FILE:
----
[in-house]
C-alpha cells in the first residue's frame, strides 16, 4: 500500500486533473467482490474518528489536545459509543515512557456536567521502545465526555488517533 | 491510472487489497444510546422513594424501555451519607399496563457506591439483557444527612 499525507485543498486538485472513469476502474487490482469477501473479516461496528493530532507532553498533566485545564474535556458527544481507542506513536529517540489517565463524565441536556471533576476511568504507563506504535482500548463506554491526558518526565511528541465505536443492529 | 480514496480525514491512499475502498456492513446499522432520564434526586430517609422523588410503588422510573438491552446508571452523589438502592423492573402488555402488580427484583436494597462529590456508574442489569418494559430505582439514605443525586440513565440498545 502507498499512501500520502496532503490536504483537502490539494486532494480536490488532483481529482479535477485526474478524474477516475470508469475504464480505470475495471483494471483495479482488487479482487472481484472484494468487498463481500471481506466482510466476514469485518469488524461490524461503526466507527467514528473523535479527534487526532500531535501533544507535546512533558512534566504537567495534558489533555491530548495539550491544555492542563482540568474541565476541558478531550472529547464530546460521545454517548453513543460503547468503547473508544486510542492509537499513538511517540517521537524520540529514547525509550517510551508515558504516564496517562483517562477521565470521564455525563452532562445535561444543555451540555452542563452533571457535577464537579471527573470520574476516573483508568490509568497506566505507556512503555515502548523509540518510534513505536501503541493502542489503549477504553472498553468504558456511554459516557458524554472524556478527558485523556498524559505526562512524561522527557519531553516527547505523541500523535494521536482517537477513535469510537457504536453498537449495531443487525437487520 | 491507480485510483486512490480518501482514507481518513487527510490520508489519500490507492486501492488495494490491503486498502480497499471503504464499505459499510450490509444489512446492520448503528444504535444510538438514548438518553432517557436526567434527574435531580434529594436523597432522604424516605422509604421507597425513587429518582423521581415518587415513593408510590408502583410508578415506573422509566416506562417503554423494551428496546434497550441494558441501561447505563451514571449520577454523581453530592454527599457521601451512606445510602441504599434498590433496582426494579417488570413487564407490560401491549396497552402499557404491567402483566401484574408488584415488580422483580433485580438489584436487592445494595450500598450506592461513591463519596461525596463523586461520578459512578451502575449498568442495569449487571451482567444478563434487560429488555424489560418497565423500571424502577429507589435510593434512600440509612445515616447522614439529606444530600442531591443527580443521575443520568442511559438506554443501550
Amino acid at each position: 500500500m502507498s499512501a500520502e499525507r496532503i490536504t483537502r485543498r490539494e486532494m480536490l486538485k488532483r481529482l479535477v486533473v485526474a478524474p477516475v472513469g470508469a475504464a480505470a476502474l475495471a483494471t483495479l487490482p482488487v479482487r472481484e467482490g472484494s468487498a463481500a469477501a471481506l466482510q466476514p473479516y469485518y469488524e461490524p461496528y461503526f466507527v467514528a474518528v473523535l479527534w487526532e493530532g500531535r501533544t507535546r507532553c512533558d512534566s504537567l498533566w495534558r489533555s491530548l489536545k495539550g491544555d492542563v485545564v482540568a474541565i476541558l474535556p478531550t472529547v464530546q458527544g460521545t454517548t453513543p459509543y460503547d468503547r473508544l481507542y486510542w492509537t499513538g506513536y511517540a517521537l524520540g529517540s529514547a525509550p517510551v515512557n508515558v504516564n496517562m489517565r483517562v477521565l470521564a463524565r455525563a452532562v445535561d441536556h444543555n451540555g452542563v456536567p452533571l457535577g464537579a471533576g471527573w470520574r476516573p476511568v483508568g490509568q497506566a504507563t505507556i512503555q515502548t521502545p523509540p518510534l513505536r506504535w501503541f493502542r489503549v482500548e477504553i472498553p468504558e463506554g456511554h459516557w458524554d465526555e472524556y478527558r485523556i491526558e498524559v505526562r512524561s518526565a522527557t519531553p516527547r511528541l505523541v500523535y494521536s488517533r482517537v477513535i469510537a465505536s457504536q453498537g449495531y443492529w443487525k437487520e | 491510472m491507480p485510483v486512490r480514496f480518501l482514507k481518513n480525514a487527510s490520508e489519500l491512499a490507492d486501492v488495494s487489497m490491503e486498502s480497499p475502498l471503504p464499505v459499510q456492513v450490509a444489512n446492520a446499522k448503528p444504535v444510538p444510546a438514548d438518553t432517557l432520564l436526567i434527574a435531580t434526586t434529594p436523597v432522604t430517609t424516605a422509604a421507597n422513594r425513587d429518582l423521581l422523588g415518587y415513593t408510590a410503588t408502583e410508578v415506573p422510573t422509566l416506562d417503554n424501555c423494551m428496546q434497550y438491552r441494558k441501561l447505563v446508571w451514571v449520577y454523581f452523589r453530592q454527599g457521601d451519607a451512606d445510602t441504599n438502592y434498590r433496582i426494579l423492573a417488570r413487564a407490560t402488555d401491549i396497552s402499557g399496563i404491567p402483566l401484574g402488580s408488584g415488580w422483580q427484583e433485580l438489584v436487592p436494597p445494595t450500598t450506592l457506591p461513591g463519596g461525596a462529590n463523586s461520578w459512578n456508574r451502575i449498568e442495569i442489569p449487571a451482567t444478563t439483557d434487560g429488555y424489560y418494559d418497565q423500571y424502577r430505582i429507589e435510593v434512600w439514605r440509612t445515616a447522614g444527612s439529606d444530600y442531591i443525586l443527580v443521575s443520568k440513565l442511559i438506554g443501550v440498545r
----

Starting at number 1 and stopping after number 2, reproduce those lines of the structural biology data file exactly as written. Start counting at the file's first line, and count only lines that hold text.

[in-house]
C-alpha cells in the first residue's frame, strides 16, 4: 500500500486533473467482490474518528489536545459509543515512557456536567521502545465526555488517533 | 491510472487489497444510546422513594424501555451519607399496563457506591439483557444527612 499525507485543498486538485472513469476502474487490482469477501473479516461496528493530532507532553498533566485545564474535556458527544481507542506513536529517540489517565463524565441536556471533576476511568504507563506504535482500548463506554491526558518526565511528541465505536443492529 | 480514496480525514491512499475502498456492513446499522432520564434526586430517609422523588410503588422510573438491552446508571452523589438502592423492573402488555402488580427484583436494597462529590456508574442489569418494559430505582439514605443525586440513565440498545 502507498499512501500520502496532503490536504483537502490539494486532494480536490488532483481529482479535477485526474478524474477516475470508469475504464480505470475495471483494471483495479482488487479482487472481484472484494468487498463481500471481506466482510466476514469485518469488524461490524461503526466507527467514528473523535479527534487526532500531535501533544507535546512533558512534566504537567495534558489533555491530548495539550491544555492542563482540568474541565476541558478531550472529547464530546460521545454517548453513543460503547468503547473508544486510542492509537499513538511517540517521537524520540529514547525509550517510551508515558504516564496517562483517562477521565470521564455525563452532562445535561444543555451540555452542563452533571457535577464537579471527573470520574476516573483508568490509568497506566505507556512503555515502548523509540518510534513505536501503541493502542489503549477504553472498553468504558456511554459516557458524554472524556478527558485523556498524559505526562512524561522527557519531553516527547505523541500523535494521536482517537477513535469510537457504536453498537449495531443487525437487520 | 491507480485510483486512490480518501482514507481518513487527510490520508489519500490507492486501492488495494490491503486498502480497499471503504464499505459499510450490509444489512446492520448503528444504535444510538438514548438518553432517557436526567434527574435531580434529594436523597432522604424516605422509604421507597425513587429518582423521581415518587415513593408510590408502583410508578415506573422509566416506562417503554423494551428496546434497550441494558441501561447505563451514571449520577454523581453530592454527599457521601451512606445510602441504599434498590433496582426494579417488570413487564407490560401491549396497552402499557404491567402483566401484574408488584415488580422483580433485580438489584436487592445494595450500598450506592461513591463519596461525596463523586461520578459512578451502575449498568442495569449487571451482567444478563434487560429488555424489560418497565423500571424502577429507589435510593434512600440509612445515616447522614439529606444530600442531591443527580443521575443520568442511559438506554443501550